Edward Manning: Bulawayo City Councillor driven by compassion

BULAWAYO – Compassion for the underprivileged is the mould in which Bulawayo City Councillors have been cast and are renowned for. Cllr. Manning of Ward One, who displays deep concern for the poor in his neighbourhood, certainly demonstrates this trend.

Councillor Manning

When he is not attending to official obligations, one may find the Councillor dealing with the concerns of residents from his Ward and beyond.

In spite of the fact that the Local Authority has allocated this grassroots leader an office in the Central Business District, (CBD) which makes up his Ward, residents seeking assistance prefer to visit him at his apartment in the City Centre. Referring to this phenomenon, Cllr. Manning remarked; “Usually people begin knocking on my door around 7 o’clock in the morning and in most cases I see the last person out at about 6pm. Since I have a business to run, besides taking care of Council business, it becomes necessary, under the circumstances, to get my priorities just right. This often calls for an intricate juggling exercise, so to speak. Yet it seems that I am somehow able to cope with these stressful conditions.”

The 60 year old father of three daughters has, over the years, become renowned for his tendency to fight for the cause of the oppressed and less fortunate. One only needs to take a look at the various charitable or rights organisations to which he belongs in order to notice this. These range from church groups through to human rights assemblies dealing in matters spanning across a fairly widespread vista.

An activity that consumes much of his time is the fight to provide better working conditions for vendors in the City and thereby restore their ability to conduct their trade with dignity, under circumstances that are properly regulated. The Councillor and his Community Action Team working with various Vendor Associations have lobbied the Municipality to identify and demarcate appropriate vending sites in the CBD. He is currently involved with these groups and the Local Authority in negotiations aimed at allowing for shelters to be erected at the relevant sites.

This incidentally comes at a time when people-centred, community restoration organisation ZDDT, under an agreement with the City of Bulawayo, is engaged in an initiative that will eventually see 24 vending shelters being constructed. These will eventually be handed over by the Trust to the City Council, who will in turn present them to Councillors for the use by residents in the relevant Wards. This initiative is part of The Trust’s Local Authority Capacity Building Programme which is aimed at enhancing service delivery through, among several other things, ensuring appropriate resource management and utilisation.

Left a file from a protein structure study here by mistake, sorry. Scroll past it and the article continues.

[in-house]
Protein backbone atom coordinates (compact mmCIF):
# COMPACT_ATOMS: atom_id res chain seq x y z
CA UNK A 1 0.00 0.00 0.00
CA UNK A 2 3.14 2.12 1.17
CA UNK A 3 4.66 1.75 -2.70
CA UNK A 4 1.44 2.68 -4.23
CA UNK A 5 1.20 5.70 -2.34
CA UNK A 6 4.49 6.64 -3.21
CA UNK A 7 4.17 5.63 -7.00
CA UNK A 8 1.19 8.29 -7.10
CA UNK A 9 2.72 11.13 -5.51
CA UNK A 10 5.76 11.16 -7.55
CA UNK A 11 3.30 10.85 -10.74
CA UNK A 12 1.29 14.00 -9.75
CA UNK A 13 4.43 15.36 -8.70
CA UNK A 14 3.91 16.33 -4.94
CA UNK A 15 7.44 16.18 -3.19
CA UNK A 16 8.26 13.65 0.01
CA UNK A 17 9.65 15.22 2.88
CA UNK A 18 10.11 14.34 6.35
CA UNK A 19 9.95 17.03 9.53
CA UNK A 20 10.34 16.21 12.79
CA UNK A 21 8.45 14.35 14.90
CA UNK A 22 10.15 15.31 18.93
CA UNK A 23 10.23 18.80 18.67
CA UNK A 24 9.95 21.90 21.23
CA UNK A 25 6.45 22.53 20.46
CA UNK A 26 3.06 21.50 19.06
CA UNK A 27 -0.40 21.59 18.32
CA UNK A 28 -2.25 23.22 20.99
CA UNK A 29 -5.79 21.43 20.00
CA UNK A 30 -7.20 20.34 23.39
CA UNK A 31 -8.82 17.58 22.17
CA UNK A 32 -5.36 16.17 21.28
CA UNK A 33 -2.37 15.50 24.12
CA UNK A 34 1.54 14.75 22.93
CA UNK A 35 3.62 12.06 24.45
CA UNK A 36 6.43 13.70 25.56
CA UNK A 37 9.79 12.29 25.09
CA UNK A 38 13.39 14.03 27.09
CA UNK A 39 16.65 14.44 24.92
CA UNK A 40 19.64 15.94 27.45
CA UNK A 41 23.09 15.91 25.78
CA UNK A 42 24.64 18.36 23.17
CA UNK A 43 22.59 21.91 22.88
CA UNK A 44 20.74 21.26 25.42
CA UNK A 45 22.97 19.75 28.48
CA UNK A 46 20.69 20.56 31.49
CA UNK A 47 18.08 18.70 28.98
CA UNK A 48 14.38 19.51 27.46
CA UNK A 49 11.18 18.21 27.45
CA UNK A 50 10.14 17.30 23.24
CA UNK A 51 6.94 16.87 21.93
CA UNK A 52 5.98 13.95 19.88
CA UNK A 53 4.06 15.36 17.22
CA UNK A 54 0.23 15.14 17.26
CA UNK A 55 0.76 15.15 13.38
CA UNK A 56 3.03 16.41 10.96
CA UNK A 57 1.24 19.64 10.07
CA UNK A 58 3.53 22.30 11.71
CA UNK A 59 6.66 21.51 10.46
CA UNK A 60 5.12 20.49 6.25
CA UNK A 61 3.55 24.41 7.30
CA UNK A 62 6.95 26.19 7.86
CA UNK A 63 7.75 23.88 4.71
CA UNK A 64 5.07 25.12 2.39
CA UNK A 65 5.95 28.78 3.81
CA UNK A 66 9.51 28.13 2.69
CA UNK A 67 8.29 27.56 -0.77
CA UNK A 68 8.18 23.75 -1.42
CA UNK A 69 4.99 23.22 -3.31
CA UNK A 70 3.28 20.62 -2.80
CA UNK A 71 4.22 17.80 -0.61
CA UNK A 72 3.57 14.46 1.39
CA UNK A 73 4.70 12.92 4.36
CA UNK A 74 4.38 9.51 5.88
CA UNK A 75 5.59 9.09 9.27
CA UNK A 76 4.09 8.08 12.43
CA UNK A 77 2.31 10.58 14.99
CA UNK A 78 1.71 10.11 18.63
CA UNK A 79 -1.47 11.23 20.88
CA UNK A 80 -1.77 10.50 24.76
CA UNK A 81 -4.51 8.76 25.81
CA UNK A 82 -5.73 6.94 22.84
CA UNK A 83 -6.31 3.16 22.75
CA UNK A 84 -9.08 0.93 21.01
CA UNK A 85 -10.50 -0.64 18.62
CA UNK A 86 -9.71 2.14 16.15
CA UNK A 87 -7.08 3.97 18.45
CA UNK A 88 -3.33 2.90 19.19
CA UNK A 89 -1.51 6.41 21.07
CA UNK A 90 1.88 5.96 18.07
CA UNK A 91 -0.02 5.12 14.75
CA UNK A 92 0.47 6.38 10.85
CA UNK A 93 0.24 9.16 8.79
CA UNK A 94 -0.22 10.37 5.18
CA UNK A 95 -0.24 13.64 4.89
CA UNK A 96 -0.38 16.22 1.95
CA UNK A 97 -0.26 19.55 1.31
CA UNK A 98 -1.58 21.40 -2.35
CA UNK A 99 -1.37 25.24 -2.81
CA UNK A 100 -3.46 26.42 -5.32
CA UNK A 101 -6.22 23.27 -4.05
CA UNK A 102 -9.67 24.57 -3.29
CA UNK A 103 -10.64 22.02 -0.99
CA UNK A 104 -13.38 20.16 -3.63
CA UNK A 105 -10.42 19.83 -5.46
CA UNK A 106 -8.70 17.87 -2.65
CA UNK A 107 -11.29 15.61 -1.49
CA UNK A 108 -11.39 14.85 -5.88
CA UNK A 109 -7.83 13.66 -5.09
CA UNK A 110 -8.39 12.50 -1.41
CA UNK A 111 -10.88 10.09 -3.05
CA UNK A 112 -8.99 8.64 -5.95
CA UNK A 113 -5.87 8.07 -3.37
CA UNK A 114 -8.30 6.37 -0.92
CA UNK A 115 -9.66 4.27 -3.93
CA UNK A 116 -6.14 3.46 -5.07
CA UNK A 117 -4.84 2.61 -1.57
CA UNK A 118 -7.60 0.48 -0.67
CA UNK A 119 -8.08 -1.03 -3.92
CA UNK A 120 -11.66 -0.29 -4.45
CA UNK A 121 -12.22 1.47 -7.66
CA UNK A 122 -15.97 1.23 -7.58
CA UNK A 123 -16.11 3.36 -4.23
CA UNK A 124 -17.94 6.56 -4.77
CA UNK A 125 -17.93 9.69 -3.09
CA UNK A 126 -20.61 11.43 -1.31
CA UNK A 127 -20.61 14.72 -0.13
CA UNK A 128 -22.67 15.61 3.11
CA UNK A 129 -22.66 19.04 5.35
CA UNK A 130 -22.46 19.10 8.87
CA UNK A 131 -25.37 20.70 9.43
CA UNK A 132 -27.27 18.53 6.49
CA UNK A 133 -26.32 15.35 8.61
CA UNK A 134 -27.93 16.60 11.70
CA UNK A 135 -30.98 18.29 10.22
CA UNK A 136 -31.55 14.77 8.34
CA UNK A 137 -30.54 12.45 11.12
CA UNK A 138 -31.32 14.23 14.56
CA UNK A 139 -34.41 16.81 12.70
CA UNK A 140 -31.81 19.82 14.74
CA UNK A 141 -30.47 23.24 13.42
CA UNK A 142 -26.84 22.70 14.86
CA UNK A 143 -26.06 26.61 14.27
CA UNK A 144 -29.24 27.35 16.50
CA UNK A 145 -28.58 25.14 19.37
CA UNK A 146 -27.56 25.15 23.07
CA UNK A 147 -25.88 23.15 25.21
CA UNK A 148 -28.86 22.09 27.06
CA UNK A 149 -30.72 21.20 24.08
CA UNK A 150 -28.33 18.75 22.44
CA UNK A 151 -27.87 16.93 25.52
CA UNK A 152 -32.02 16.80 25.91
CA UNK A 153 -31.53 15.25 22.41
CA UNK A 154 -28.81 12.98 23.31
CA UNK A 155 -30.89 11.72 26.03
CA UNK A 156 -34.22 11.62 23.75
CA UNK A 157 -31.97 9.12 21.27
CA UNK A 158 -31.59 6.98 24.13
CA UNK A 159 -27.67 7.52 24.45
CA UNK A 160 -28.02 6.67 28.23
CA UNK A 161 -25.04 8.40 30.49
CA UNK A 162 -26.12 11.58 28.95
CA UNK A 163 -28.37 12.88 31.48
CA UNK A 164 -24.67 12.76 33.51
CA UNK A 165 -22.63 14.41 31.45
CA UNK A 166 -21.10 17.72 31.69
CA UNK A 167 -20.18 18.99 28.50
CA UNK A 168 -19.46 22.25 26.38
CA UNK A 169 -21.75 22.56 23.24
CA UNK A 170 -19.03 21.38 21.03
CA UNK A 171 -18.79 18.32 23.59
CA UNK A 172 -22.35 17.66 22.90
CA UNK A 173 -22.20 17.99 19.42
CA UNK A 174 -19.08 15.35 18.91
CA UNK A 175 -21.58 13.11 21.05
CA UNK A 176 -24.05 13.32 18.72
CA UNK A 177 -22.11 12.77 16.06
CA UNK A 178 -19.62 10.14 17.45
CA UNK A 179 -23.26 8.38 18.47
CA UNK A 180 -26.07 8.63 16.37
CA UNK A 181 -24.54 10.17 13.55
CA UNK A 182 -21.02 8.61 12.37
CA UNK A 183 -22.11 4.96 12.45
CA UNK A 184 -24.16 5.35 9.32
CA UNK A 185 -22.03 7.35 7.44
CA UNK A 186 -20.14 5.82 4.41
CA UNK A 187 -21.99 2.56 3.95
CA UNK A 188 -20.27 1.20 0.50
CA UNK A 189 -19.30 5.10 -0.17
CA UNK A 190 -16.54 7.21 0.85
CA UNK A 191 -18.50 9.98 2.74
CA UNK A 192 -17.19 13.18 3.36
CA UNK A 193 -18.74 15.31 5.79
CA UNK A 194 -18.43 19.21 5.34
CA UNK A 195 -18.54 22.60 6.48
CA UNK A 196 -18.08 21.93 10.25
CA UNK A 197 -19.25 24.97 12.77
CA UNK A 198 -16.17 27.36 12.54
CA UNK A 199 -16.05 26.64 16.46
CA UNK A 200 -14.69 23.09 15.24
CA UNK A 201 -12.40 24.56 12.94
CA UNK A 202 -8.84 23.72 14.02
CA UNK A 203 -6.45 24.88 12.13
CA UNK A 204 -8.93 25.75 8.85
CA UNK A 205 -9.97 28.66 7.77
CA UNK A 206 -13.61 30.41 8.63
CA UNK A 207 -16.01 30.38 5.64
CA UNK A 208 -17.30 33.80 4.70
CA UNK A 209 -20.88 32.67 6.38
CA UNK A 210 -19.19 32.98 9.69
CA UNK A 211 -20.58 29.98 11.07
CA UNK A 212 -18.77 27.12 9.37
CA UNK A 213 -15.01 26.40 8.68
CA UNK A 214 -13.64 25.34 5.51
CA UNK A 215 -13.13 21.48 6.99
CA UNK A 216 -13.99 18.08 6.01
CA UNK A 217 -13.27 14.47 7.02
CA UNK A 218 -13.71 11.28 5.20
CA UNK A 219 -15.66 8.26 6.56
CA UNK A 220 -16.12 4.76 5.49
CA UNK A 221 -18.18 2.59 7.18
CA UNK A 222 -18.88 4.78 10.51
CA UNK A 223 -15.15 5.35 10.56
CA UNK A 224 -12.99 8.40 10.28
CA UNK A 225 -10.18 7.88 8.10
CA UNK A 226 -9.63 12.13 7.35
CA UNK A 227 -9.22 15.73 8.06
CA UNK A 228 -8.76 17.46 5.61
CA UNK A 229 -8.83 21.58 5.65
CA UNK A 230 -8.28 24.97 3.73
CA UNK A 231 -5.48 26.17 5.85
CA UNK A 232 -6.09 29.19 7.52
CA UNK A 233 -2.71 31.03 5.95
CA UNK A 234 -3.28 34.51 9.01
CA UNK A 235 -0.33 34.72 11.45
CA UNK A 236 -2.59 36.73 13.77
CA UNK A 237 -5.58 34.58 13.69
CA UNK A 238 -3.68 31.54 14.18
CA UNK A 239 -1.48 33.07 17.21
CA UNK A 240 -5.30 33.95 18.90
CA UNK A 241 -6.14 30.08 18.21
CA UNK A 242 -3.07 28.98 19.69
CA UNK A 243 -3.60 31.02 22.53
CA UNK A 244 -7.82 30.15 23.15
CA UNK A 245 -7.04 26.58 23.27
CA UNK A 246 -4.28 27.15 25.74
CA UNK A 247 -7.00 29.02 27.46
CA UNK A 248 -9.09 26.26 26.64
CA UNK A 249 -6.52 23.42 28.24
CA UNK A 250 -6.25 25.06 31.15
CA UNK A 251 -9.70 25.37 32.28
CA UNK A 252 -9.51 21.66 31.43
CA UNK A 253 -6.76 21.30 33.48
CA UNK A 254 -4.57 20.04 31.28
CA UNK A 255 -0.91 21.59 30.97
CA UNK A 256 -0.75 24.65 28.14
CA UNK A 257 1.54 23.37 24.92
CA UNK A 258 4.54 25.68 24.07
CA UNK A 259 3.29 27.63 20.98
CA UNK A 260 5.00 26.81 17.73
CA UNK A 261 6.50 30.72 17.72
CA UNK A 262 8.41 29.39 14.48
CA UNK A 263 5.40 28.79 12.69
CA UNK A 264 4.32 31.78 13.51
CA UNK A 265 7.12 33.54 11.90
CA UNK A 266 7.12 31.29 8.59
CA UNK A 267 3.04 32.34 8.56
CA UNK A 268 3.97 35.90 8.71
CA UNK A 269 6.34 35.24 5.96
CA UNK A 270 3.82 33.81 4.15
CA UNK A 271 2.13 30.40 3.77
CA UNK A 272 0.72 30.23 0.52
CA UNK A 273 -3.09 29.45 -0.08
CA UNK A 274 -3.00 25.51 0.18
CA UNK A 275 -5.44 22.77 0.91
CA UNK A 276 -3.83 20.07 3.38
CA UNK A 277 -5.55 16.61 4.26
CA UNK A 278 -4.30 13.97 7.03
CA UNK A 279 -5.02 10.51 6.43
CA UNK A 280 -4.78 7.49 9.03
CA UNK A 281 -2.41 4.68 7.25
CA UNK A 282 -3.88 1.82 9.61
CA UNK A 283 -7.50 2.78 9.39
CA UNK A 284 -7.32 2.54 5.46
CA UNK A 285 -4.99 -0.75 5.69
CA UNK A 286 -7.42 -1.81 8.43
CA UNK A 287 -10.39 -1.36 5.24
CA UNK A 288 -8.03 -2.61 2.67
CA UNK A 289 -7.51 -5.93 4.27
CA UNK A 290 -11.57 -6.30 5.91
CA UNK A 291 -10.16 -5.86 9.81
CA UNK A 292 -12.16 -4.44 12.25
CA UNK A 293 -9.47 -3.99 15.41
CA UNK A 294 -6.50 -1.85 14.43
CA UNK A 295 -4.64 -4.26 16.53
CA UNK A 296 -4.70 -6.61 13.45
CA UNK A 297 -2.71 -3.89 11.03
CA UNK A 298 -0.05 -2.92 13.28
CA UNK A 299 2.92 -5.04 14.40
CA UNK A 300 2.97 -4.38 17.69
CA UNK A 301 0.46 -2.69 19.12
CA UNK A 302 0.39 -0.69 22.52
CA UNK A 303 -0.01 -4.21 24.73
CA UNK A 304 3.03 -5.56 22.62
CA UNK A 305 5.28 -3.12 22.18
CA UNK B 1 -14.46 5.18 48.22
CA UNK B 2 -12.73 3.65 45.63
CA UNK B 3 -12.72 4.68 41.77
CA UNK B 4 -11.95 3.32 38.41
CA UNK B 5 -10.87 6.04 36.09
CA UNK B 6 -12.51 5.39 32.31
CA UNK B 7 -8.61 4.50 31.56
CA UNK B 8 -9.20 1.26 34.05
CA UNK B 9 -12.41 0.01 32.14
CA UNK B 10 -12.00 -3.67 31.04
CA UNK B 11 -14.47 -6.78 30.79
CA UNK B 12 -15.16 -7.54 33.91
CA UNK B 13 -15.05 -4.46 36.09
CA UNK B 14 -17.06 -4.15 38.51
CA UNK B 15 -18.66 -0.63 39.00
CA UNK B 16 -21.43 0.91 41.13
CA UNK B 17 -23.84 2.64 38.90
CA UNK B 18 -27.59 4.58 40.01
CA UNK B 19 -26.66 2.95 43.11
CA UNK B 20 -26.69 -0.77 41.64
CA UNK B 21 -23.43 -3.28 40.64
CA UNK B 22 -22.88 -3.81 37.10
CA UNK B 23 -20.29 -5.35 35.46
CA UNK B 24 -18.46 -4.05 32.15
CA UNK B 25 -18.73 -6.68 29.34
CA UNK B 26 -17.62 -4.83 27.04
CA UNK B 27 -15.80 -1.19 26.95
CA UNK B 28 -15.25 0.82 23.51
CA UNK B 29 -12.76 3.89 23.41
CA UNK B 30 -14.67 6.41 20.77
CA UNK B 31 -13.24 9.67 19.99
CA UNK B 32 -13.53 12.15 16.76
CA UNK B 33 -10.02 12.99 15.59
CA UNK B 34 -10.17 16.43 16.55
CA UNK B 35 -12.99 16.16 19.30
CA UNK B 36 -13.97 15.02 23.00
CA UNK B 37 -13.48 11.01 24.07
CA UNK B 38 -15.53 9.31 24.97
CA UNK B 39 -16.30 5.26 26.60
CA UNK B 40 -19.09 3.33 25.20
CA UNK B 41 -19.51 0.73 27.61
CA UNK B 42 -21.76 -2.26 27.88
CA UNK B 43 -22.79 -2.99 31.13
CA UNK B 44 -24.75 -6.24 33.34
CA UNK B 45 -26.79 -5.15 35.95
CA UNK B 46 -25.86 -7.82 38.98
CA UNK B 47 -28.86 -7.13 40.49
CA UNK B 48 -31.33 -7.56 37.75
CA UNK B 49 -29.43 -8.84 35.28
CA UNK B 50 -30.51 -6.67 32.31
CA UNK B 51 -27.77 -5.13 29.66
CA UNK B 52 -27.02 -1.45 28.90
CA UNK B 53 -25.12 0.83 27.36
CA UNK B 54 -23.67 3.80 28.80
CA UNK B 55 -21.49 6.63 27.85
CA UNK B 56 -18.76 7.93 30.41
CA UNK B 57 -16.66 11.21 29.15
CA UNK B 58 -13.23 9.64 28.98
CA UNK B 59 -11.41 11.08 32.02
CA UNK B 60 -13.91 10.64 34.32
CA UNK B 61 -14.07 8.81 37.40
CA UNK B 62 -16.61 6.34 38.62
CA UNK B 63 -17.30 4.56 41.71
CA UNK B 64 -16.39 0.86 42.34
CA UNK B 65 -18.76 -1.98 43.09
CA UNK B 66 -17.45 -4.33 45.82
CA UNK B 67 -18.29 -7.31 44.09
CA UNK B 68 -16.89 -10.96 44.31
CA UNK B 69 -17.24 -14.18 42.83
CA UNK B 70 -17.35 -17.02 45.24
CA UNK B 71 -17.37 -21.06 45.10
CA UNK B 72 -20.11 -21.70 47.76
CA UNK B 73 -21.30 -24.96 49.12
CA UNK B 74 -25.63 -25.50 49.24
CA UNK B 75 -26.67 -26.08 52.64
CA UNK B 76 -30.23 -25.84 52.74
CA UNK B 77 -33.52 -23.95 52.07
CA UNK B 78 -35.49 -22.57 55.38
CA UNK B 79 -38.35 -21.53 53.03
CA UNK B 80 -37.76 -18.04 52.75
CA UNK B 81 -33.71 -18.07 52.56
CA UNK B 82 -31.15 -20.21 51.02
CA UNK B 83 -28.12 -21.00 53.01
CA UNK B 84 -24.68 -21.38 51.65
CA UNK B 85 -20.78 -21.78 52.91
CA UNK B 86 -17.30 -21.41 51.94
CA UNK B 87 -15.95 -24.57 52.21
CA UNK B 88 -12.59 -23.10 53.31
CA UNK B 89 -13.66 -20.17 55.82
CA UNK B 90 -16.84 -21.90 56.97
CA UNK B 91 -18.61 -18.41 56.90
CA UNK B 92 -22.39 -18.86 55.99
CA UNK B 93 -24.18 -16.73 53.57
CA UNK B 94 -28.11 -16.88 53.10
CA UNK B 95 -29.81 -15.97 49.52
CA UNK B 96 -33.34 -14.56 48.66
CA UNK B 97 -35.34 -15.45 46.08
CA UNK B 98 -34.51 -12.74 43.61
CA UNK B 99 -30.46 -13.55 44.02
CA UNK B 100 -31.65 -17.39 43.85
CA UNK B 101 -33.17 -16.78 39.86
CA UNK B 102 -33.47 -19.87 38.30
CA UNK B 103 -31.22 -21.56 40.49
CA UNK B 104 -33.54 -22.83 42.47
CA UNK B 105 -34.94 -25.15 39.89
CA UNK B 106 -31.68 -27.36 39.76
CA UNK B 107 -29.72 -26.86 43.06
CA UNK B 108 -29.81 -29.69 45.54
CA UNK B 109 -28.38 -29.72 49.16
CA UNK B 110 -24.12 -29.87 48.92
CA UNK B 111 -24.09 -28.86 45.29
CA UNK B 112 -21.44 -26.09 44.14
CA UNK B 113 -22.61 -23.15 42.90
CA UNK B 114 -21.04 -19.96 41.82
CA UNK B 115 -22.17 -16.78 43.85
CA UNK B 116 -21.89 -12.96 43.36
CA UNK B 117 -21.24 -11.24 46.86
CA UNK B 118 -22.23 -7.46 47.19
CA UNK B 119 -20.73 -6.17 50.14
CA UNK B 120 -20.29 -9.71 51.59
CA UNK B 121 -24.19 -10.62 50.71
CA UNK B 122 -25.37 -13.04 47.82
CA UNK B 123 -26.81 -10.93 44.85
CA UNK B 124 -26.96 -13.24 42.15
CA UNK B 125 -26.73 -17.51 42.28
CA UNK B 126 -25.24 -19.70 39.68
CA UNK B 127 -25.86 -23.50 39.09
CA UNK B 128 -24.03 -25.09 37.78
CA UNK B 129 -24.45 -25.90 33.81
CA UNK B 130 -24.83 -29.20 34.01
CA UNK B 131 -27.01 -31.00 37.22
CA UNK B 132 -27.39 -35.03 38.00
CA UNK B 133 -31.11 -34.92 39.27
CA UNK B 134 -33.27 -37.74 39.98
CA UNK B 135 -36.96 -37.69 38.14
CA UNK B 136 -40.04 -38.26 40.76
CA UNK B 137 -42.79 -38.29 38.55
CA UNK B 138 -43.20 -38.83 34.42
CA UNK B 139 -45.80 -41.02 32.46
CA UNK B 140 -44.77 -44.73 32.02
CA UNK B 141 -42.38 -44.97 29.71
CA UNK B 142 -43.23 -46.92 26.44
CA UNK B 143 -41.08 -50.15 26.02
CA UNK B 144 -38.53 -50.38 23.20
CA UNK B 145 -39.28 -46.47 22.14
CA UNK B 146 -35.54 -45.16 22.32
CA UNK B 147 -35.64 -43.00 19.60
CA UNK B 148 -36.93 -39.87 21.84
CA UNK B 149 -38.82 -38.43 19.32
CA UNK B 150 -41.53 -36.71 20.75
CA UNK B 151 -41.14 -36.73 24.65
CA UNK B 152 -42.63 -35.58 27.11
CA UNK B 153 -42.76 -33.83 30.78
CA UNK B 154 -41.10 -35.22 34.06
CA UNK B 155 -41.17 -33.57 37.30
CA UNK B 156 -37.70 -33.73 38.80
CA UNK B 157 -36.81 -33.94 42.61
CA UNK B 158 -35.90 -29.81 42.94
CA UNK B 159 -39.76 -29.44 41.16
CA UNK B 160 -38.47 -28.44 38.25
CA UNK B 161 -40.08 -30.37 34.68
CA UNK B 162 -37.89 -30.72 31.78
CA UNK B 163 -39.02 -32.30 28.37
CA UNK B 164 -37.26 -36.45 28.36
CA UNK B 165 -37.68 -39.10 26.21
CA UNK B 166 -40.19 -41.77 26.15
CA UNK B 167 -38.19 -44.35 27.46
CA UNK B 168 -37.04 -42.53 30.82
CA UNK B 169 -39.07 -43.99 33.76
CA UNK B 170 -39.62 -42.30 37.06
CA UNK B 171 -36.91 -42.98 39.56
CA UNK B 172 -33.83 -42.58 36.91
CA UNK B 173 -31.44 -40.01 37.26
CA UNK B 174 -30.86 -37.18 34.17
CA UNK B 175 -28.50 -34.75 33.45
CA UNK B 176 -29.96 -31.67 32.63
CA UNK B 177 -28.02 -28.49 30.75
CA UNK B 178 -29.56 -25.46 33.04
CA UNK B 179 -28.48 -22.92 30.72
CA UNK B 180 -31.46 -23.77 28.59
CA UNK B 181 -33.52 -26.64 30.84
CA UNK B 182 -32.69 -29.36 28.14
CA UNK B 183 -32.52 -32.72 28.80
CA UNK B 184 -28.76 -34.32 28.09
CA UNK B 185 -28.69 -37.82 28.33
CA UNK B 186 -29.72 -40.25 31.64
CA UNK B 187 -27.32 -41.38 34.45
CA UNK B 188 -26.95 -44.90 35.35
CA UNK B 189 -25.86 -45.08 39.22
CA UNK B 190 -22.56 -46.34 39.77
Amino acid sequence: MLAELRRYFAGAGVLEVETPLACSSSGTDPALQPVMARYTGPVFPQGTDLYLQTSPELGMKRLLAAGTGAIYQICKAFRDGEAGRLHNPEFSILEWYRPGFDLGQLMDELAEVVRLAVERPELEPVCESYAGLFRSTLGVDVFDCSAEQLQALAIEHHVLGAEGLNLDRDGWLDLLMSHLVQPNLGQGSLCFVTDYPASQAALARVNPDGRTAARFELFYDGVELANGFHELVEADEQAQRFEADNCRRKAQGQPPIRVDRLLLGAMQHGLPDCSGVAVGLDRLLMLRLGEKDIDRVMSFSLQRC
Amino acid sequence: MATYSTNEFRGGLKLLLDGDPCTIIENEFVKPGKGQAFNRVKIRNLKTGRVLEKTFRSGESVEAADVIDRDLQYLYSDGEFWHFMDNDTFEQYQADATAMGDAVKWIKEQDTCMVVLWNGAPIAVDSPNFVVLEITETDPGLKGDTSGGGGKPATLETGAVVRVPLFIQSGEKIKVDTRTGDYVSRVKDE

Cllr. Manning’s Ward will be the first to receive such a shelter, which was only recently erected at Site 6, located in the neighbourhood.

The Councillor has also participated in various other ZDDT Programmes such as training in leadership and conflict management. One initiative of note however, is the SEBENZELA / Work for … Programme,

which besides affording Councillors and C.A.T.s the relevant training, provides them with tools and materials for clean-up campaigns, while also assisting with implementing the exercises. Cllr. Manning’s Ward has been a beneficiary of the Programme. Under this initiative the Councillor has led residents in several clean-up campaigns covering his area.

Driven by his concern for the restoration of decent hygienic conditions in the City, this local leader embarked upon a campaign aimed at eliminating fouling of sanitary lanes or the use of them as illegal dumping sites. Utilising personal resources, he visited almost every business in the CBD and tried to persuade owners to gate entrances to lanes behind their premises. The campaign has achieved reasonable success, with the consequence that many lanes are now secure and therefore not conducive to anti-social and unhygienic practices.

Yet in spite of his heavy work schedule, Cllr. Manning still finds the time to attend to those who come to his door seeking recourse for their various concerns. Commenting on this he said; “These people are my constituents. I have an obligation to honour the trust they invested in me during the last Local Council elections. Failing that, there would be no reason why I should continue to call myself the Councillor for Bulawayo’s Ward One.”

Indeed, where else except from a man of the people, can such a statement come?